Sword and planet is a subgenre of science fantasy that features rousing adventure stories set on other planets, and usually featuring humans as protagonists. The name derives from the heroes of the genre engaging their adversaries in hand-to-hand combat primarily with simple melée weapons such as swords, even in a setting that often has advanced technology. Although there are works that herald the genre, such as Percy Greg's Across the Zodiac (1880) and Edwin Lester Arnold's Lieut. Gullivar Jones: His Vacation (1905; published in the US in 1964 as Gulliver of Mars), the prototype for the genre is A Princess of Mars by Edgar Rice Burroughs originally serialized by All-Story in 1912 as "Under the Moons of Mars".The genre predates the mainstream popularity of science fiction proper, and does not necessarily feature any scientific rigor, being instead romantic tales of high adventure. For example, little thought is given to explaining why the environment of the alien planet is compatible with life from Earth, just that it does in order to allow the hero to move about and interact with the natives. Native technology will often break the known laws of physics.

The genre tag "sword and planet" is constructed to mimic the terms sword and sorcery and sword and sandal. The phrase appears to have first been coined in the 1960s by Donald A. Wollheim, editor of Ace Books, and later of DAW Books at a time when the genre was undergoing a revival. Both Ace Books and DAW Books were instrumental in bringing much of the earlier pulp sword and planet stories back into print, as well as publishing a great deal of new, imitative work by a new generation of authors.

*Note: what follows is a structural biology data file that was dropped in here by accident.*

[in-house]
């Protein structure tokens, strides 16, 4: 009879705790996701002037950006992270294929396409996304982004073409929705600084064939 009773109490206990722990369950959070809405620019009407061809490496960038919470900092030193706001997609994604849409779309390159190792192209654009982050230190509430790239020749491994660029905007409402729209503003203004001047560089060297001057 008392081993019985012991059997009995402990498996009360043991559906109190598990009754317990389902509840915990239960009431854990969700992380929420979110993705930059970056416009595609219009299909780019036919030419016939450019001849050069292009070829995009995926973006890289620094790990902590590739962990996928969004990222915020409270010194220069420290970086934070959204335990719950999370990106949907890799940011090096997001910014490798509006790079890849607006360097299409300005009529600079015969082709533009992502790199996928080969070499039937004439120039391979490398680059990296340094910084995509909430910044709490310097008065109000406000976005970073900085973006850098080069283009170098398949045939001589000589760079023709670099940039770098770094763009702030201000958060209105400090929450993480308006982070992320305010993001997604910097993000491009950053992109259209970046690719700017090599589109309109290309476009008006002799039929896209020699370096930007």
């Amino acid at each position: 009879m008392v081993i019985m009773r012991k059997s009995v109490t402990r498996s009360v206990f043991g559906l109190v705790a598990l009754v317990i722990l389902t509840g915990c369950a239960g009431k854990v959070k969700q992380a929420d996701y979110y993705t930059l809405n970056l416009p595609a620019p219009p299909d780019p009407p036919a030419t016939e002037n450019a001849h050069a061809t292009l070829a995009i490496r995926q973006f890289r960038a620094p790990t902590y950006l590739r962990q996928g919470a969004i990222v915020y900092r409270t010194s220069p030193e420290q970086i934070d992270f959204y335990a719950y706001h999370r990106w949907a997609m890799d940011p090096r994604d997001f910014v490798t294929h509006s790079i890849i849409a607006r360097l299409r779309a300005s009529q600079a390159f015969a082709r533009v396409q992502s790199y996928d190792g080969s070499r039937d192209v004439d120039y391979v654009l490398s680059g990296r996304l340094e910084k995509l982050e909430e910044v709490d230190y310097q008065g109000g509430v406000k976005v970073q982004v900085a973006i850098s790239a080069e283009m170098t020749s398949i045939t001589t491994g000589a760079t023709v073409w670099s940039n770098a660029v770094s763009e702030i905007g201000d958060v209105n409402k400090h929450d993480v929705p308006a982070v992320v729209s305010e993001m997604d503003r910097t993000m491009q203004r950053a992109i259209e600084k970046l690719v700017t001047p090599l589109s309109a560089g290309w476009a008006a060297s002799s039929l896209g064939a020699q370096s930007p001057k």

There is a fair amount of overlap between sword and planet and planetary romance although some works are considered to belong to one and not the other. Influenced by the likes of A Princess of Mars yet more modern and technologically savvy, sword and planet more directly imitates the conventions established by Burroughs in the Mars series. That is to say that the hero is alone as the only human being from Earth, swords are the weapon of choice, and while the alien planet has some advanced technology, it is used only in limited applications to advance the plot or increase the grandeur of the setting. In general the alien planet will seem to be more medieval and primitive than Earth. This leads to anachronistic situations such as flying ships held aloft by anti-gravity technology, while ground travel is done by riding domesticated native animals.

Under the Green Star

Under the Green Star is a science fantasy novel by American writer Lin Carter. Published by DAW Books in 1972, it is the first novel in his Green Star Series.

The story (and the entire series) is told from the point of an unnamed first-person narrator who is 30 years old, very wealthy but crippled, and who knows some eastern arts including soul casting.

When the Green Star Calls

When the Green Star Calls is a science fantasy novel by American writer Lin Carter. Published by DAW Books in 1973, it is the second novel in his Green Star Series, starting after the first novel, Under the Green Star, finished.

The unnamed narrator once again thrusts his soul towards the Green Star. On the way, he passes over the moon and sees an iron pillar in a crater.

This page is based on a Wikipedia article written by authors (here).
Text is available under the CC BY-SA 3.0 license; additional terms may apply.
Images, videos and audio are available under their respective licenses.